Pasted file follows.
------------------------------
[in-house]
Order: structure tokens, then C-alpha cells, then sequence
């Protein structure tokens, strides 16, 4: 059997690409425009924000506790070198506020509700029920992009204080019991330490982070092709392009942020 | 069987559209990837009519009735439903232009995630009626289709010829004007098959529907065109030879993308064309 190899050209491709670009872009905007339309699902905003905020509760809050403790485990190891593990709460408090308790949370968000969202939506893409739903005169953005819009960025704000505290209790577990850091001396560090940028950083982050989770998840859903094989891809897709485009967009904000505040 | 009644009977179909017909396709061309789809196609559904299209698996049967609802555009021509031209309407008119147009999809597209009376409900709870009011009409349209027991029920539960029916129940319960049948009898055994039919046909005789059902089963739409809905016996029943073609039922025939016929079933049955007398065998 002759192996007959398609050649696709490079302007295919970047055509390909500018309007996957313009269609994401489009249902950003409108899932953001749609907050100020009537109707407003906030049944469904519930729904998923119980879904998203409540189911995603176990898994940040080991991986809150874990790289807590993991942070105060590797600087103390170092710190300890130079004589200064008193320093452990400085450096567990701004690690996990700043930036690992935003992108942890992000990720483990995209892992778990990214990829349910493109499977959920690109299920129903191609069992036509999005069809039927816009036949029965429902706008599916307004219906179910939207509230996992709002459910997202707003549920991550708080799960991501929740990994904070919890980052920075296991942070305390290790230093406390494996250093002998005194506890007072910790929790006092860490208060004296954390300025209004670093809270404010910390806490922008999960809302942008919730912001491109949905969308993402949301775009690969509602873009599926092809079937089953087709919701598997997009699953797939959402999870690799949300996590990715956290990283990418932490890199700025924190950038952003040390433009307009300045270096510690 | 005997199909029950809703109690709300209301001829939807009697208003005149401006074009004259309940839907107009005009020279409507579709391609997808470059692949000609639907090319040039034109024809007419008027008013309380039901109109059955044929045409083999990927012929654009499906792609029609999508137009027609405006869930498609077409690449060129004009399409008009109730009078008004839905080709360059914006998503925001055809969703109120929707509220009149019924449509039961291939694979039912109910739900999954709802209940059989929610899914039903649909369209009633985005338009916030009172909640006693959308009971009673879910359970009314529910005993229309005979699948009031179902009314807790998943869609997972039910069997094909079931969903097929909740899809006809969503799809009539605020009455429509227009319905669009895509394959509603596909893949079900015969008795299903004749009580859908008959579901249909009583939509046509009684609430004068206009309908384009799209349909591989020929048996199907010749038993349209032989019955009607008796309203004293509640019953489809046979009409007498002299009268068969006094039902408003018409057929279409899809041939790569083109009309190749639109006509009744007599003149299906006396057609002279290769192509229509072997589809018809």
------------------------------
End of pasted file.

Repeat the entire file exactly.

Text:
[in-house]
Order: structure tokens, then C-alpha cells, then sequence
């Protein structure tokens, strides 16, 4: 059997690409425009924000506790070198506020509700029920992009204080019991330490982070092709392009942020 | 069987559209990837009519009735439903232009995630009626289709010829004007098959529907065109030879993308064309 190899050209491709670009872009905007339309699902905003905020509760809050403790485990190891593990709460408090308790949370968000969202939506893409739903005169953005819009960025704000505290209790577990850091001396560090940028950083982050989770998840859903094989891809897709485009967009904000505040 | 009644009977179909017909396709061309789809196609559904299209698996049967609802555009021509031209309407008119147009999809597209009376409900709870009011009409349209027991029920539960029916129940319960049948009898055994039919046909005789059902089963739409809905016996029943073609039922025939016929079933049955007398065998 002759192996007959398609050649696709490079302007295919970047055509390909500018309007996957313009269609994401489009249902950003409108899932953001749609907050100020009537109707407003906030049944469904519930729904998923119980879904998203409540189911995603176990898994940040080991991986809150874990790289807590993991942070105060590797600087103390170092710190300890130079004589200064008193320093452990400085450096567990701004690690996990700043930036690992935003992108942890992000990720483990995209892992778990990214990829349910493109499977959920690109299920129903191609069992036509999005069809039927816009036949029965429902706008599916307004219906179910939207509230996992709002459910997202707003549920991550708080799960991501929740990994904070919890980052920075296991942070305390290790230093406390494996250093002998005194506890007072910790929790006092860490208060004296954390300025209004670093809270404010910390806490922008999960809302942008919730912001491109949905969308993402949301775009690969509602873009599926092809079937089953087709919701598997997009699953797939959402999870690799949300996590990715956290990283990418932490890199700025924190950038952003040390433009307009300045270096510690 | 005997199909029950809703109690709300209301001829939807009697208003005149401006074009004259309940839907107009005009020279409507579709391609997808470059692949000609639907090319040039034109024809007419008027008013309380039901109109059955044929045409083999990927012929654009499906792609029609999508137009027609405006869930498609077409690449060129004009399409008009109730009078008004839905080709360059914006998503925001055809969703109120929707509220009149019924449509039961291939694979039912109910739900999954709802209940059989929610899914039903649909369209009633985005338009916030009172909640006693959308009971009673879910359970009314529910005993229309005979699948009031179902009314807790998943869609997972039910069997094909079931969903097929909740899809006809969503799809009539605020009455429509227009319905669009895509394959509603596909893949079900015969008795299903004749009580859908008959579901249909009583939509046509009684609430004068206009309908384009799209349909591989020929048996199907010749038993349209032989019955009607008796309203004293509640019953489809046979009409007498002299009268068969006094039902408003018409057929279409899809041939790569083109009309190749639109006509009744007599003149299906006396057609002279290769192509229509072997589809018809």